St. Petersburg Police Chief Chuck Harmon: public safety is expensive
ST. PETERSBURG - Police Chief Chuck Harmon hears it all the time. People want a bigger police presence. In their neighborhood.
Which is all well and fine, until you talk numbers. Round-the-clock police coverage would cost $500,000 - a street, Harmon told a crowd of elected and political insiders during a Suncoast Tiger Bay luncheon Thursday.
Protecting one street for 24 hours would require five shifts of officers at a cost of about $100,000 annually per officer, he said. The Police Department already eats up most of the city's general budget, and additional dollars for salary would require money currently going toward libraries, recreation centers and the fire department, programs that help curb crime, Harmon said.
Given the budget constraints, Harmon said he feels the department's current size is sufficient. The department stands to reach its goal of 540 officers next month.
"There's only so much money to go around," he said.
Harmon, whose management abilities have been both praised and criticized by the mayoral candidates, gave an overview of his accomplishments Thursday and talked about challenges still facing the city. Many of the nine candidates running for mayor were in the packed audience.
Harmon said one of his proudest accomplishments was the relationships his officers have formed with residents. There were fewer than 70 complaints filed against police officers last year.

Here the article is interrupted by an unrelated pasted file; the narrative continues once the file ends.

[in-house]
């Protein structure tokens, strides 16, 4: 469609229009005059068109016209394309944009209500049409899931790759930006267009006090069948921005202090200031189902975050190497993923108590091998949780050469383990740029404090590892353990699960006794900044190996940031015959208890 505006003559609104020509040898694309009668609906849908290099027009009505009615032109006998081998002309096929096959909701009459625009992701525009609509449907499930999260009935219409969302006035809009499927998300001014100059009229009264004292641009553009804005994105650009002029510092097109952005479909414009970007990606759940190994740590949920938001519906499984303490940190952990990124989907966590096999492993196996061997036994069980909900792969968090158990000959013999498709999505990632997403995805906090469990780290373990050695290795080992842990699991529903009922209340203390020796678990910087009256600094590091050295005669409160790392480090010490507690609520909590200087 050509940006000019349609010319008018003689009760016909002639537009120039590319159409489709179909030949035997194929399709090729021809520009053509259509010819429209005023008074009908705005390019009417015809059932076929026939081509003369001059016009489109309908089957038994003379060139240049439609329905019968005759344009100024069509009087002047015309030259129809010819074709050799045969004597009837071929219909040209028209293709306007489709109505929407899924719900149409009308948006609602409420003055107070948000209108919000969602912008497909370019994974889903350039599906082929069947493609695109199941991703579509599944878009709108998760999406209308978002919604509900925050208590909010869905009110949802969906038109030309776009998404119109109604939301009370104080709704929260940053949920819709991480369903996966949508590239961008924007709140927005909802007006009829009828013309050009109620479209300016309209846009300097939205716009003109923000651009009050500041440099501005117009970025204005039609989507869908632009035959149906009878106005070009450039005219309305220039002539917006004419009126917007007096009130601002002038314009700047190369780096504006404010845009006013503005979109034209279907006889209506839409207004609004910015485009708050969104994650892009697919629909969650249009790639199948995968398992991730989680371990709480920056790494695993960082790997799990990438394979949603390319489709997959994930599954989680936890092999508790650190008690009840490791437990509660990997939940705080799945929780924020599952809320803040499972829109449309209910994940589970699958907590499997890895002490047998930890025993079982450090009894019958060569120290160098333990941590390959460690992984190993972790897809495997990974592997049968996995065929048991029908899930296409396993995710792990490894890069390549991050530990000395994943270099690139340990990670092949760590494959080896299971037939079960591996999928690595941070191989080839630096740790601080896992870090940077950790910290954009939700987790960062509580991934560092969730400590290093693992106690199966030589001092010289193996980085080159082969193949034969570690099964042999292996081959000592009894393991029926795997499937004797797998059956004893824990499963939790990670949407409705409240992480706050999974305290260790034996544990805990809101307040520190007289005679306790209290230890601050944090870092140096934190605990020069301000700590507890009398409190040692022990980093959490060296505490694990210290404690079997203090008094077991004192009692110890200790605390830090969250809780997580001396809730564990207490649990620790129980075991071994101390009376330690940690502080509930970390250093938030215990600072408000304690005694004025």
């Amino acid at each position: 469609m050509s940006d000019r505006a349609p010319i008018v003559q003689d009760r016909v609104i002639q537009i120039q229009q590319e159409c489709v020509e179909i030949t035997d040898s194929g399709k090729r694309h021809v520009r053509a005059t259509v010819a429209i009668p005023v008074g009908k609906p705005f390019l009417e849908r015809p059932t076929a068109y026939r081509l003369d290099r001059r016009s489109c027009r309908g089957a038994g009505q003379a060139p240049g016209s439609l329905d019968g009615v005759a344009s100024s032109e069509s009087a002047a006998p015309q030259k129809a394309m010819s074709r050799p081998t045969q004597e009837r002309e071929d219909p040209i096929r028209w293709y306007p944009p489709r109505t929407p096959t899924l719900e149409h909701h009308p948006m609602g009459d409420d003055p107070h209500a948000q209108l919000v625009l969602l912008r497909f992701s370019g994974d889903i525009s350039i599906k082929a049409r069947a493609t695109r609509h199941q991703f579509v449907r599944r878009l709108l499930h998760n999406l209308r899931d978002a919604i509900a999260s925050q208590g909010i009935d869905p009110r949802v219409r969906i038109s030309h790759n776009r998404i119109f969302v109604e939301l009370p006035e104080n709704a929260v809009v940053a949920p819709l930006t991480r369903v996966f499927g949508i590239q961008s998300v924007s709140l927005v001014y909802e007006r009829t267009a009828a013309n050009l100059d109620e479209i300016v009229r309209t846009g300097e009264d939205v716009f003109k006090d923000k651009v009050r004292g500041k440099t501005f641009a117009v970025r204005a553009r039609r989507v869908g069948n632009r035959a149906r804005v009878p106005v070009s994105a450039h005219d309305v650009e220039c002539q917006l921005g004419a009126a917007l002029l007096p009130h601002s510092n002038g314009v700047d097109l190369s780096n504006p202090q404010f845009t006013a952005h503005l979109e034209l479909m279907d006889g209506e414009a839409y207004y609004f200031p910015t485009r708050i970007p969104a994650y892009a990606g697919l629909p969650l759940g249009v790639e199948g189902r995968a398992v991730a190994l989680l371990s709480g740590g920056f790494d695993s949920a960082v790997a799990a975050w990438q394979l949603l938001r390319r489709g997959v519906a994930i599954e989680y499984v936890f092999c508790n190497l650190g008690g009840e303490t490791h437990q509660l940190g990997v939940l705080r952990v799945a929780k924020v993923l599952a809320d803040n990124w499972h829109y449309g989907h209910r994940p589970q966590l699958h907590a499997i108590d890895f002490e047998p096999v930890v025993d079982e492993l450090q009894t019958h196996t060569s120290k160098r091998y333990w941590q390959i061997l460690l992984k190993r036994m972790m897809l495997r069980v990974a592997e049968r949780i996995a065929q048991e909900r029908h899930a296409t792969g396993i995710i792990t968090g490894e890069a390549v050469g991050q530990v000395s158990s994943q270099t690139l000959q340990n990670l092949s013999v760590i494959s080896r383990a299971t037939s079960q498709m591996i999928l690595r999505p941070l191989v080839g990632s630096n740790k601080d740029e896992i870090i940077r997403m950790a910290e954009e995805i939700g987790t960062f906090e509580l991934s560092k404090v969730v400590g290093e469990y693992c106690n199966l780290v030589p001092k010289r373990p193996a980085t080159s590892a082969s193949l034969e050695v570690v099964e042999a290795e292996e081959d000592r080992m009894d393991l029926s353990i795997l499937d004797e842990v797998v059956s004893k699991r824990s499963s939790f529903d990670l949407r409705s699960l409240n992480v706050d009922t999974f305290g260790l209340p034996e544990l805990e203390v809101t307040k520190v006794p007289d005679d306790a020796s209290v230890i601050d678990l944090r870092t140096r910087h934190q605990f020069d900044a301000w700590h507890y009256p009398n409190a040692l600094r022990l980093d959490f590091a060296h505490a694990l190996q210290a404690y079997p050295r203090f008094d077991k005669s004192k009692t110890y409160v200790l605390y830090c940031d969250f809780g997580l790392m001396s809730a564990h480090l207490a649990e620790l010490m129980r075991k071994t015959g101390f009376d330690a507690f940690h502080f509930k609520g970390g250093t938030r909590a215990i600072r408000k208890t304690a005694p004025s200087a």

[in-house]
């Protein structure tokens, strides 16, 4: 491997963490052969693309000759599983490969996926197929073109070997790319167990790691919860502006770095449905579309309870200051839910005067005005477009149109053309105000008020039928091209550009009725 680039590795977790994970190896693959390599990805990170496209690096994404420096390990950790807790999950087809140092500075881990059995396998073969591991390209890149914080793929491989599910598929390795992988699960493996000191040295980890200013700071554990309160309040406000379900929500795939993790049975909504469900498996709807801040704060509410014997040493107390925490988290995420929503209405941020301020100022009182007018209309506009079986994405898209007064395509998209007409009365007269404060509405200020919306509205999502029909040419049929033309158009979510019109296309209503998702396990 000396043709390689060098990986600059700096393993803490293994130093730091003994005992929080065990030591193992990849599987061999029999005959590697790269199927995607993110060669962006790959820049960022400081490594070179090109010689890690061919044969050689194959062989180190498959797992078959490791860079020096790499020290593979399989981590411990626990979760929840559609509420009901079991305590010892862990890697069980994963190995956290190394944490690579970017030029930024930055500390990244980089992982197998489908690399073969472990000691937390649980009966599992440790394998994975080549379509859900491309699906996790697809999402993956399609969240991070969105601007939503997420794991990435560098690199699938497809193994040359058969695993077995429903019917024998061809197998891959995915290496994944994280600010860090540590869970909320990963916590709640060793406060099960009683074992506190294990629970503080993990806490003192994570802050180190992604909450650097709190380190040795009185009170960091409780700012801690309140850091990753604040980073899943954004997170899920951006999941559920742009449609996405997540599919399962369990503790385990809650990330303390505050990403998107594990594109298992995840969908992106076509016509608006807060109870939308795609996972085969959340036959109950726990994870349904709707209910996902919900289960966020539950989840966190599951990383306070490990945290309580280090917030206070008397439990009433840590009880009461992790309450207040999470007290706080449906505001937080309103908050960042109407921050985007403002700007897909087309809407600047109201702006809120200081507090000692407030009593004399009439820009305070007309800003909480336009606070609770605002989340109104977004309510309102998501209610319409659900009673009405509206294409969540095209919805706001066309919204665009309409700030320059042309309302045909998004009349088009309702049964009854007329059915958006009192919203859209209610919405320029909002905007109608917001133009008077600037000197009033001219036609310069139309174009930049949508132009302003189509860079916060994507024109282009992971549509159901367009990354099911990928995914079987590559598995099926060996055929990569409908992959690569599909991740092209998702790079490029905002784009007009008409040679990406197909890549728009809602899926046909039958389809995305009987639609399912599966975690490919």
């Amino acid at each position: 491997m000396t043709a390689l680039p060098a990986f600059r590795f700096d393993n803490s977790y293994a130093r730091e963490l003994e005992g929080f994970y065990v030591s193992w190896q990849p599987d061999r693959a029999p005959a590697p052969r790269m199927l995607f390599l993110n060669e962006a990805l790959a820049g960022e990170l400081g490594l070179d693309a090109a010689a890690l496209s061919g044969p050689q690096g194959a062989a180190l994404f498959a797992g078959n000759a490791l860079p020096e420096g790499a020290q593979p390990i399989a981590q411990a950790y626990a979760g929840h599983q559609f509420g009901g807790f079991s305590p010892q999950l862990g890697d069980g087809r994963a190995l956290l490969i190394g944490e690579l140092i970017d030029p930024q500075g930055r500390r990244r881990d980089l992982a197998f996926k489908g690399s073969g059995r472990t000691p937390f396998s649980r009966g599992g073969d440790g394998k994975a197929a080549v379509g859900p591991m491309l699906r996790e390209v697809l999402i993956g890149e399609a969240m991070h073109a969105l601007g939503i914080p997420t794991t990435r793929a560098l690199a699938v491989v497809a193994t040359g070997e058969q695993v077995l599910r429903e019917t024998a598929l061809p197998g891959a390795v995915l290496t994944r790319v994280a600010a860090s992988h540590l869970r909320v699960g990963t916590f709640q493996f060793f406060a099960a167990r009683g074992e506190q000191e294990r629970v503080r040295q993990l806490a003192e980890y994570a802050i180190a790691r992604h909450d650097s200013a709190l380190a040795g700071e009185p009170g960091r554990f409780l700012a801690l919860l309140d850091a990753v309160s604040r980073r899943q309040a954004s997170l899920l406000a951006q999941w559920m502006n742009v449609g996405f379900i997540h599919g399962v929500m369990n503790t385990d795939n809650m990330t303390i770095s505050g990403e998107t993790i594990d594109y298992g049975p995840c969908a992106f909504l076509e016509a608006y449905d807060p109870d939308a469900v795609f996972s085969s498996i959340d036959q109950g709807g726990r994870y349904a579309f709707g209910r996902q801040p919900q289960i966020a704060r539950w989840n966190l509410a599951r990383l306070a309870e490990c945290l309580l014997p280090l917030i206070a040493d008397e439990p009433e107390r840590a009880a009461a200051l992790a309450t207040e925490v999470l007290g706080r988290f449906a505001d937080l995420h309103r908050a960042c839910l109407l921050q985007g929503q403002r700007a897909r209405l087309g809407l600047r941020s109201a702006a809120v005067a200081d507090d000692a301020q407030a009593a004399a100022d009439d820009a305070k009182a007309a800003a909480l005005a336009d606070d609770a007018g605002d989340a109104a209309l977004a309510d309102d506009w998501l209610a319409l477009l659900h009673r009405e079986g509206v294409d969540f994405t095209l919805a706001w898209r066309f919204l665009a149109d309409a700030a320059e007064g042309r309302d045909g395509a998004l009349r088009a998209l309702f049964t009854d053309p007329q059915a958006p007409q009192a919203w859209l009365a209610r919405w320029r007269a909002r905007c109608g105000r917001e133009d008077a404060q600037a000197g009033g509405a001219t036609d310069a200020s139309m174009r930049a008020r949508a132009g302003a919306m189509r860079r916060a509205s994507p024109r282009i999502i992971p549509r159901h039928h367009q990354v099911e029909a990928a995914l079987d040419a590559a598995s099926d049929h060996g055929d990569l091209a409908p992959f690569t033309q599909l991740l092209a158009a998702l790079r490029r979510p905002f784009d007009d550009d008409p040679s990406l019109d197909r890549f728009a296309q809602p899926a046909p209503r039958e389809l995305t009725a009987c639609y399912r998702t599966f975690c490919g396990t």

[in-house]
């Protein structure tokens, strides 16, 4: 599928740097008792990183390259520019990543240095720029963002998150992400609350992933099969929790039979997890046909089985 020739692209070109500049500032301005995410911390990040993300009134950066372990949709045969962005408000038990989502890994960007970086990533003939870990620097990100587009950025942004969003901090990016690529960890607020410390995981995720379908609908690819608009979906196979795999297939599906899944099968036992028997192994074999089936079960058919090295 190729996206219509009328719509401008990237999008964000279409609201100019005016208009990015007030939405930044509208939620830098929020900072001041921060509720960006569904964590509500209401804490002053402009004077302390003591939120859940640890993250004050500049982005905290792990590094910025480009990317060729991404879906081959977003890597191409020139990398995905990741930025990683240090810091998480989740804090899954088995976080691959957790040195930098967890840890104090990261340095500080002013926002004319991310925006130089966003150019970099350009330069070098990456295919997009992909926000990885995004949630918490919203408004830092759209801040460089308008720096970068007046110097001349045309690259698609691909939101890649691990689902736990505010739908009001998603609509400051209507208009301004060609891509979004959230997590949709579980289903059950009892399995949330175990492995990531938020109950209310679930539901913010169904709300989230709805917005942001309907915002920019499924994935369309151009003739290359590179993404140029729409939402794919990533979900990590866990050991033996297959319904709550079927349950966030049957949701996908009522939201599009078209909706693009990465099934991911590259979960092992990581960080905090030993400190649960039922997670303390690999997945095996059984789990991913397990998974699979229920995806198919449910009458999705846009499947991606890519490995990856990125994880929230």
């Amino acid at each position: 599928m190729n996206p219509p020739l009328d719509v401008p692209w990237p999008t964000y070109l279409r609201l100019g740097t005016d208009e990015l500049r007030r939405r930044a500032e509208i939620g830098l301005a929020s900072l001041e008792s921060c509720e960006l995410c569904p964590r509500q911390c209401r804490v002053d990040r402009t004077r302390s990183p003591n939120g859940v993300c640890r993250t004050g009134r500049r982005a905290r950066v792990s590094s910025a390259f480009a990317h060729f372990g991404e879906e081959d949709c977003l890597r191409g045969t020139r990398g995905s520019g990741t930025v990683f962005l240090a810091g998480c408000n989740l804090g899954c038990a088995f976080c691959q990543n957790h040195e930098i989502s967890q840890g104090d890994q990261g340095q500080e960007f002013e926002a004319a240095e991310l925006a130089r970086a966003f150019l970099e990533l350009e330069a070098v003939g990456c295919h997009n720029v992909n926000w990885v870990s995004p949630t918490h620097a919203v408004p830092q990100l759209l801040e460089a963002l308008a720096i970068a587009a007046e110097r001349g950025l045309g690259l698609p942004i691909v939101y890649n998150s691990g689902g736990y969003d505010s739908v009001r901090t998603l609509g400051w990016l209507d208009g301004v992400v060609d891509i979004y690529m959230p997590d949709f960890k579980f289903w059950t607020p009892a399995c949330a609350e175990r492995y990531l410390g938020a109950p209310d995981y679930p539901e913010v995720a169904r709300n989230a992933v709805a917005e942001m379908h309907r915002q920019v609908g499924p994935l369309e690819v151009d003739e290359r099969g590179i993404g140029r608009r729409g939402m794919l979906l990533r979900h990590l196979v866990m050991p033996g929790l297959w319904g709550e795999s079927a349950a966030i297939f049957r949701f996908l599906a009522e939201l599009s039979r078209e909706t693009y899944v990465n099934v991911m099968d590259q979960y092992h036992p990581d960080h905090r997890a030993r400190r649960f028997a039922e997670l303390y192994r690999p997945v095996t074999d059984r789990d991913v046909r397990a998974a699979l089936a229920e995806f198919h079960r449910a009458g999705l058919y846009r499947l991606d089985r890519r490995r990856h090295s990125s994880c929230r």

Harmon briefly discussed the mayoral race. The next mayor should be honorable and trustworthy, he said, but declined to name which of the nine mayoral candidates possess those qualities.
He also addressed calls for an outside candidate to lead the Police Department. Mayoral hopefuls Sharon Russ, Scott Wagman and Paul Congemi have said they would likely replace Harmon. Only candidate Jamie Bennett said he would definitely keep Harmon on.
After Harmon's talk Thursday, Wagman's opinion of Harmon seemed unchanged. Wagman said a police chief's job is to fight for more officers, not worry about the money. Wagman said he believes the department needs at least 50 more officers.
Cristina Silva, Times staff writer